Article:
Over the past 11 years they have fitted more than 260 people with prosthetics.  80% of them are landmine victims.  
Way too many lost limbs, most from land mines.
Landmines Suck
They have dental, optical, pediatric and mental health services.  They even have an acupuncture center.

Stroke Victim receiving acupuncture. They are seeing progress in his recovery.
If you or someone you know donates to any of the great causes related to the please keep the donations coming.  These people need your help and the refugees and migrant workers are not returning to their homes in Burma. More will be coming as I have time to research.  Today, I just have to tell you that the Mae Tao Clinic will rock your world if you come and spend a bit of time with the people there!

Friday, September 07, 2012

Symposium on Local Wisdom & Improving Life

When I was in college, don’t ask how long ago, I took a fascinating course called “Futures Management” which dealt with looking at the possible things we could do to have effect on the future and some predictions about the future.  What would the world be like after the turn of the century, more than 20 years in the future?   We read many things written by futurists.  Alvin Toffler’s “Future Shock” was one of our texts. “The Third Wave” had just been released; many of us added it to list of reading material.  Some of the predictions have come true, or partly true.  Sadly most of those were made by pessimists.  The optimists view never merged with reality, especially where energy and conservation are concerned. Perhaps they underestimated the power of short term greed at every level.  Frankly I hadn’t thought much about my futures course recently, that is until I was invited to attend and write about “The Inaugural International Symposium on Local Wisdom and Improving the Quality of Life”.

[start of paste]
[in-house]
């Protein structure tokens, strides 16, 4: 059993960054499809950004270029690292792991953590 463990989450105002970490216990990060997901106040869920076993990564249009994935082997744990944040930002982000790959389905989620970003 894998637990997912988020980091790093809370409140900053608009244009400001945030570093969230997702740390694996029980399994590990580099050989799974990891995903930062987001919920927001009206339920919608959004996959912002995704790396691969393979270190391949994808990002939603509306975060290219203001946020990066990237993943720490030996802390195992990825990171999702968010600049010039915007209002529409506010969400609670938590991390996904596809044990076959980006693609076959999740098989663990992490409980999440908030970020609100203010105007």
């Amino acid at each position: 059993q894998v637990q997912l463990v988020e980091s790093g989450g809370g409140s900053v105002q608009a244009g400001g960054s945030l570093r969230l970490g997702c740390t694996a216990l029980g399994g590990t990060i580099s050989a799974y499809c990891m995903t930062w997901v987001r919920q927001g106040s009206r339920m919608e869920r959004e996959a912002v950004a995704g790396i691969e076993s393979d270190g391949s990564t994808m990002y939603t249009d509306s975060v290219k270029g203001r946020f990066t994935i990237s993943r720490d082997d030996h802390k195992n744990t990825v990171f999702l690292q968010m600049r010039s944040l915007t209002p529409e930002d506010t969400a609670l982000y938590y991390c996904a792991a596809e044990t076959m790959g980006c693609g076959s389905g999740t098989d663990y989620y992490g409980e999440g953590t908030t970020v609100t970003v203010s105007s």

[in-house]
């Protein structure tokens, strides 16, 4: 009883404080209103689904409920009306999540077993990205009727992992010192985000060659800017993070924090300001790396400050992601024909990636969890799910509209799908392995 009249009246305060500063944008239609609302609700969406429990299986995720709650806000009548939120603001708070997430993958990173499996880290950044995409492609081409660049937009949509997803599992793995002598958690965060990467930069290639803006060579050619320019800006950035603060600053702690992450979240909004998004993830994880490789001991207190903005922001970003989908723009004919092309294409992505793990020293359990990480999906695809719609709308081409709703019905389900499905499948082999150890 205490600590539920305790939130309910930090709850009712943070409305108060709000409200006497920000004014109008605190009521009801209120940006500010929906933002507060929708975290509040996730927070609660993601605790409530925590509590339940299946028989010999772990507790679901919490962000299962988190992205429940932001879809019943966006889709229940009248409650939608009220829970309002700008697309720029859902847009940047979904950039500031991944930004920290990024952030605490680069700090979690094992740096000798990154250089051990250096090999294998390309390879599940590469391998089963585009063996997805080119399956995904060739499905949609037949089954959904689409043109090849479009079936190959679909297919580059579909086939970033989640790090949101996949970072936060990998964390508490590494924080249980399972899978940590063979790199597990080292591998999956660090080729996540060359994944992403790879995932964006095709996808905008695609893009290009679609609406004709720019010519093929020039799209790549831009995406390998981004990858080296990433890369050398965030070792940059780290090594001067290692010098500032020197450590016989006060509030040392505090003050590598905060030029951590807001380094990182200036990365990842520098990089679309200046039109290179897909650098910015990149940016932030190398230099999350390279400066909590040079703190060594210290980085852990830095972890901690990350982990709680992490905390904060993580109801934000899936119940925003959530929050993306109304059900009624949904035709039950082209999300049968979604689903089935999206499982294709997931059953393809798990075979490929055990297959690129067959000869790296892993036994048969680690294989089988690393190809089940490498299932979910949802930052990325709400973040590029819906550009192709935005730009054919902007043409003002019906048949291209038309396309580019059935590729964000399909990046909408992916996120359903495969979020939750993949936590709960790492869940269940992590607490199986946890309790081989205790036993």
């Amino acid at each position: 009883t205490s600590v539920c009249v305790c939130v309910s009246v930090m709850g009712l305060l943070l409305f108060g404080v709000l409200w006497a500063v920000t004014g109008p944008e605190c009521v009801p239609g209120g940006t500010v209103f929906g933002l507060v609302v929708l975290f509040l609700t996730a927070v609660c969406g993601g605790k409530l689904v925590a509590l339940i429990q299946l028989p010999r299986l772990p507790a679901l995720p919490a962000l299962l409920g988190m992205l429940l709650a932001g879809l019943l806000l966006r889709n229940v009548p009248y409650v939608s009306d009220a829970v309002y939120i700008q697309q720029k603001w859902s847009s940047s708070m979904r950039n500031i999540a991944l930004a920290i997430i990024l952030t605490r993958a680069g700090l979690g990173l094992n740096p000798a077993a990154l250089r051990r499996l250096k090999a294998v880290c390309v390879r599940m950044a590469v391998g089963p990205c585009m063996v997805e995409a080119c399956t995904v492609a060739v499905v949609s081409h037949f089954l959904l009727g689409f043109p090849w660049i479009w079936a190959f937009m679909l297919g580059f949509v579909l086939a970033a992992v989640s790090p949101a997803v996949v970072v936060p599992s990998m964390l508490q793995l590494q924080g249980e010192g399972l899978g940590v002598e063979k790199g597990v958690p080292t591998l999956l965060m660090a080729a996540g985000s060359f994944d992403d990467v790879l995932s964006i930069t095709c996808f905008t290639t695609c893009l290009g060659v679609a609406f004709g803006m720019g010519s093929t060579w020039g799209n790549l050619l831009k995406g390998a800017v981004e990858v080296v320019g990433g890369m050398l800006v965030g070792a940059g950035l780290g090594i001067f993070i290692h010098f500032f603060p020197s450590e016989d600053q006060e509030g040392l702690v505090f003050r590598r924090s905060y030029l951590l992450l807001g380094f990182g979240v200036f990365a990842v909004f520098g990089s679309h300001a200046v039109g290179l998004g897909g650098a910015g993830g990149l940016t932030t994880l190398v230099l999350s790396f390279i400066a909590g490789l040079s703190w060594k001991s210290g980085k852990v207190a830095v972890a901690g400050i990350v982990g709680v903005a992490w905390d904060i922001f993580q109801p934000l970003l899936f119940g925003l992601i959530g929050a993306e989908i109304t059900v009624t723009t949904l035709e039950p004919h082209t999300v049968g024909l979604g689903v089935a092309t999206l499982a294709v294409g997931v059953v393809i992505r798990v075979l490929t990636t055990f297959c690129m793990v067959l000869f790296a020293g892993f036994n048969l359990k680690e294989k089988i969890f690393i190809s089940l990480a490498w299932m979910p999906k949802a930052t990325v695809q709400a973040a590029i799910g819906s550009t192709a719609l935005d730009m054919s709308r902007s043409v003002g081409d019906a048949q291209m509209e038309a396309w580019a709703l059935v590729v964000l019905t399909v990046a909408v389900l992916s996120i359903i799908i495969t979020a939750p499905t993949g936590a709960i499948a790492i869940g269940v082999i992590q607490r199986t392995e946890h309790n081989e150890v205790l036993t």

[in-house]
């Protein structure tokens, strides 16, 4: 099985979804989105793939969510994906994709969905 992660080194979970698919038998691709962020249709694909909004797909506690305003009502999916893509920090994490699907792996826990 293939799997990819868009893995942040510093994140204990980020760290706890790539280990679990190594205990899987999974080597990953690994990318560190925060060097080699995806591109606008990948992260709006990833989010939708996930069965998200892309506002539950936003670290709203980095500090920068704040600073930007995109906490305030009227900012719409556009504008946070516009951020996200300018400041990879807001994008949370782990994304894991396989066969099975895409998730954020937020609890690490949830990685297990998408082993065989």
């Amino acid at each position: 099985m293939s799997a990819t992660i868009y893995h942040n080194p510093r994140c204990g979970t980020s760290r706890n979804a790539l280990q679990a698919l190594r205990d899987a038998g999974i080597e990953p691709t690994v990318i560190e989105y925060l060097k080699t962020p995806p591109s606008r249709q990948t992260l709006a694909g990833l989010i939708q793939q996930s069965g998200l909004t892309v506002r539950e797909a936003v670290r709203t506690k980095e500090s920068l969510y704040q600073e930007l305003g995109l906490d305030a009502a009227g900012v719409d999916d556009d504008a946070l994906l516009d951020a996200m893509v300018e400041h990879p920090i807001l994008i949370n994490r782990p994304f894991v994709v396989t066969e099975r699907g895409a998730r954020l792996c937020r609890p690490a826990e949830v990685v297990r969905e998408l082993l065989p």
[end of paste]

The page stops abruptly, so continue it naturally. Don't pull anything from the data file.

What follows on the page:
This Symposium was opened by Yingluck Shinawatra, The Prime Minister of Thailand.  This says a lot for the value placed on this symposium.
The Prime Minister Pays Respect to the King
Clearly, it was a media frenzy

PM Officially opens the symposium

Prime Minister  Yingluck Shinawatra
The symposium was sponsored by the Rajamangala Universities (There are nine of them throughout Thailand).  The host and primary organizer was Rajamangala University of Technology Lanna, Chiang Mai.  The three day event took place at the Royal Park Rajapruek, Chiang Mai which is a beautiful, stunning actually, botanical garden with lovely meeting spaces.   The theme or central question was: “How will the community’s way of life be in the next 20 years”?   Participants from academia, government and industry made presentations.   The symposium was organized around five main topics:

  • Way of Life in Harmony with the Environment
  • Community Entrepreneurship
  • Laying the Foundation for Strong Community
  • Culture and Tourism
  • Community Education and Local Wisdom

These people know they need to preserve the village community if the future is to be good.  They face challenges and are asking hard questions.  Perhaps the central question is: How do they find a balance between preservation of culture within the small communities, the environment and both economic and academic progress.  These small communities are ethnic minorities.  In many ways they are analogous to the Native Americans, the difference being that it appears Thailand is attempting to preserve their culture..

The list of presenters and attendees was impressive!    May I suggest you spend a few minutes at The symposium website ? Not all of it is in English, but the important historical aspects are. Besides this is a Thai project for the Thai’s, the language should be Thai.
Phonesvan Bilavarn Luangprabang Laos
 Dr Cynthia Maung Mae Toa Clinic Thailand
Sangduen Chialert, Conservationist
Prayat Worapricha, Rajamangala Univeristy
There were fascinating exhibits in the hall adjacent to the meeting rooms.  Some of the exhibits were typical public relations, others were truly history lessons. As I walked around the hall taking pictures, I was often invited to be a part of the photograph.

The Rajamangala University Bangkok Contingent plus
(Yes that's in the middle)
Fresh from the farm, no chemicals
Anchient Instructions for Thai Massage

Lantern Makers from Chiang Rai 

Lanterns from Chiang Rai

I had the opportunity to meet several of the organizers and participants.   Doors have been opened and I look forward to the learning that is my future.   A sincere THANK YOU to my friend and teacher, Ajaan Prayat Worapricha for seeing to my invitation and making many of the introductions.

Tuesday, September 04, 2012

Was the silence deafening?

Gentle Reader,